Today, John McCain is doing something “heroic” or “tough” or “badass,” according to a certain echo chamber of political pundits with short memories. After recently being diagnosed with brain cancer, one of a series of ailments that have plagued McCain over the years, he’s decided that today’s health care vote is so important that he had to fly back to Washington, D.C., to be there, recovery be damned.
I get where this narrative came from. Which is the better story: John McCain, staring out of his hospital window, sees the Trump signal in the night sky, rips out all the hospital tubes and needles, and runs off to Washington wearing nothing but a hospital smock and a love of democracy—or John McCain schleps himself back to D.C. to save the president who called him a loser and pass a bill that will prevent millions from getting the same health care that has saved him dozens of times?
John McCain is no hero—he did a heroic thing 40 years ago in Vietnam, which is worth noting, but his political career, capped off by this cowardly health care vote, is a testament to how one tough act can cover up decades of spineless political chicanery.
Today’s health care vote is a procedural one, but it is important in the Republicans’ long war against President Barack Obama. (You don’t really think this is about health care, do you?) If the Senate can cobble together 50 votes (52 senators are Republican), they will pass a “motion to proceed.” Then they can debate whether to repeal the Affordable Care Act through a vote or to continue to come up with a replacement bill.
There’s one definite “no” already—Sen. Susan Collins (R-Maine)—and other possible “no” votes from Sen. Rand Paul (R-Ky.), Sen. Rob Portman (R-Ohio) and Sen. Lisa Murkowski (R-Ark.). So it’s pretty clear that, had McCain stayed in Arizona for his medical treatment and missed the vote, the GOP would have no chance of moving this horrible legislation forward.
There’s a difference between doing a heroic thing and being a hero, and John McCain has blurred that line longer than Robin Thicke after a weekend bender. McCain was a prisoner of war for five years in Vietnam; that alone doesn’t make you a hero. What made McCain heroic in that instance was that he could have been released early by the Vietnamese because his father was an admiral in the Navy, and McCain said no. He wouldn’t trade off his dad’s name while his fellow soldiers were still held captive. All credit to him for riding it out with his team, risking his life when he had a way out. Too bad he hasn’t shown the same tendency toward policies facing the American people.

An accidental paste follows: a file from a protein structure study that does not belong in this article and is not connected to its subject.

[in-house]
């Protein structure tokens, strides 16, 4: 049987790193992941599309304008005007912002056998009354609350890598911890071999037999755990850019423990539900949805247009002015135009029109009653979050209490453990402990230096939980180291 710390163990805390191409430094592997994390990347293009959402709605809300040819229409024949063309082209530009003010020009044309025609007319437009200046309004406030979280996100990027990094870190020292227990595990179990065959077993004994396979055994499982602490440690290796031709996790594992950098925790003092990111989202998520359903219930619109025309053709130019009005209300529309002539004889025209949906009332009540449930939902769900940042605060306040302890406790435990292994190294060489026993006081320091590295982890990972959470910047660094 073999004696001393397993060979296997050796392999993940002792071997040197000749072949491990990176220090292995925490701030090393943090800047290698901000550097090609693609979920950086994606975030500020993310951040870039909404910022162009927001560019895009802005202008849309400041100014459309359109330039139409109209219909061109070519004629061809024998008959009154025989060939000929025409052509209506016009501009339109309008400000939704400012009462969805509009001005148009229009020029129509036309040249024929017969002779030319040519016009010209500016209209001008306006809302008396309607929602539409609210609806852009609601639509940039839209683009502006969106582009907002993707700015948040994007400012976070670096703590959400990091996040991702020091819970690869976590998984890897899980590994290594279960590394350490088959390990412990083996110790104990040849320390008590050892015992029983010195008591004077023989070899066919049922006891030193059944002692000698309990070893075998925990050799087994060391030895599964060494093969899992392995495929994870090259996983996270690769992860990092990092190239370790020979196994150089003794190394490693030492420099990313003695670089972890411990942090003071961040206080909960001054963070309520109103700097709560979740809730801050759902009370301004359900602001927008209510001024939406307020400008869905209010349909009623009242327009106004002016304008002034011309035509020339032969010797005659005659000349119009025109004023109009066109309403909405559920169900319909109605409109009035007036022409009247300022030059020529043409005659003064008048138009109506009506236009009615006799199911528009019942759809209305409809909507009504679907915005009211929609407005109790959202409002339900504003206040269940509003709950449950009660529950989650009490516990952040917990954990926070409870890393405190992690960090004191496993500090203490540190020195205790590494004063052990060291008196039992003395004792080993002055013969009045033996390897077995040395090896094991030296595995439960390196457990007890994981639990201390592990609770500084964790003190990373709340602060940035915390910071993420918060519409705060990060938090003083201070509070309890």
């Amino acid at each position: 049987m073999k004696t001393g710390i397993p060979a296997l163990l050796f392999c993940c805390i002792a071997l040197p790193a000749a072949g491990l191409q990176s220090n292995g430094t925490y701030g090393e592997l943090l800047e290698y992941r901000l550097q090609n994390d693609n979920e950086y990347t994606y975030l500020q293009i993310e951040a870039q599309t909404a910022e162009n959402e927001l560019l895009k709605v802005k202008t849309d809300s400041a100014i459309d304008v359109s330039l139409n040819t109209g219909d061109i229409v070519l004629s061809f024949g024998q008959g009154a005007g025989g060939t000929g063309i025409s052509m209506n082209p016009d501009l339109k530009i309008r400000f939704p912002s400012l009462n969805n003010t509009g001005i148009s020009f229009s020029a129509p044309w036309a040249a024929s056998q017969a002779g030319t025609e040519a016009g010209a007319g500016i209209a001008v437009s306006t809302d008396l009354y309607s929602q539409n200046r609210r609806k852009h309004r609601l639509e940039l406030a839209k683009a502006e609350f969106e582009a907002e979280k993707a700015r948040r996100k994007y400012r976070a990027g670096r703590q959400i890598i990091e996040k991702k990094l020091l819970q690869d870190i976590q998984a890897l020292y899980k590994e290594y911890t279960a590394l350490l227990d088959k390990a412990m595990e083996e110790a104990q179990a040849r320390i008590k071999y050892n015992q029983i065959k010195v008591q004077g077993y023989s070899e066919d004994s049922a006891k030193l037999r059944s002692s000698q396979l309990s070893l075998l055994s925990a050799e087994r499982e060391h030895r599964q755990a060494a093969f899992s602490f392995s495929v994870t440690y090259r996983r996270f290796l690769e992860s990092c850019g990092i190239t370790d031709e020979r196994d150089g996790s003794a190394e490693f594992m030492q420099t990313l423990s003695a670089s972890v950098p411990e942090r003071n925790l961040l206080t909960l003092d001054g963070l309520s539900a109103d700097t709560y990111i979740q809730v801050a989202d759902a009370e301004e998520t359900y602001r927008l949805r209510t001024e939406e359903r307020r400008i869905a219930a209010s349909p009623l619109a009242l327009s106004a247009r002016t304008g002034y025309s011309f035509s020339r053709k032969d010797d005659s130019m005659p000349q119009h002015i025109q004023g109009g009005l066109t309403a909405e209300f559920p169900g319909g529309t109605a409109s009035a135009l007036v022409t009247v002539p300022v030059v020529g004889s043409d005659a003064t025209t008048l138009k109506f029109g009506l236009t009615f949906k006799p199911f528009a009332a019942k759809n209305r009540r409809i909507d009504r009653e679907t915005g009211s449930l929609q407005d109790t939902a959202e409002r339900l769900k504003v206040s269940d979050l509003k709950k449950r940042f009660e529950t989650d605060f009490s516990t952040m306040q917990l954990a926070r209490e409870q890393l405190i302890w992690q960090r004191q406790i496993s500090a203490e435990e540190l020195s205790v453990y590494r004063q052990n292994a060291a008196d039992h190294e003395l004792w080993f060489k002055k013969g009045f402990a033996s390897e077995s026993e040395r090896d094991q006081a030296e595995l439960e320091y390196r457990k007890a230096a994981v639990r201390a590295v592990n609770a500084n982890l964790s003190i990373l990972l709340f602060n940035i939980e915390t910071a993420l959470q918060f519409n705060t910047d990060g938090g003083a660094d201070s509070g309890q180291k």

In the 2008 feature article “Make-Believe Maverick,” Rolling Stone breaks down how McCain, then a GOP nominee, had billed himself for years as a tough guy willing to stand up to his own party—but right beneath the covers, you could see he’d slip like a prison snitch the moment the political heat got too hot or, worse, the moment he felt he could make himself the center of attention.
McCain repeatedly voted against civil rights policy and the Martin Luther King Jr. holiday in the ’80s and ’90s. He also supported removing the MLK holiday in his home state of Arizona. (Public Enemy even made a song about it). However, when the political winds changed and MLK evolved from being a radical communist to a cuddly civil rights Pokemon for white American conservatives, McCain was quick to change his tune as well. So much for heroically standing on principle (it’s also worth noting he was running against Obama at the time). McCain employed white supremacist, Confederacy-loving historical revisionist Richard Quinn throughout his campaign for president in 2000.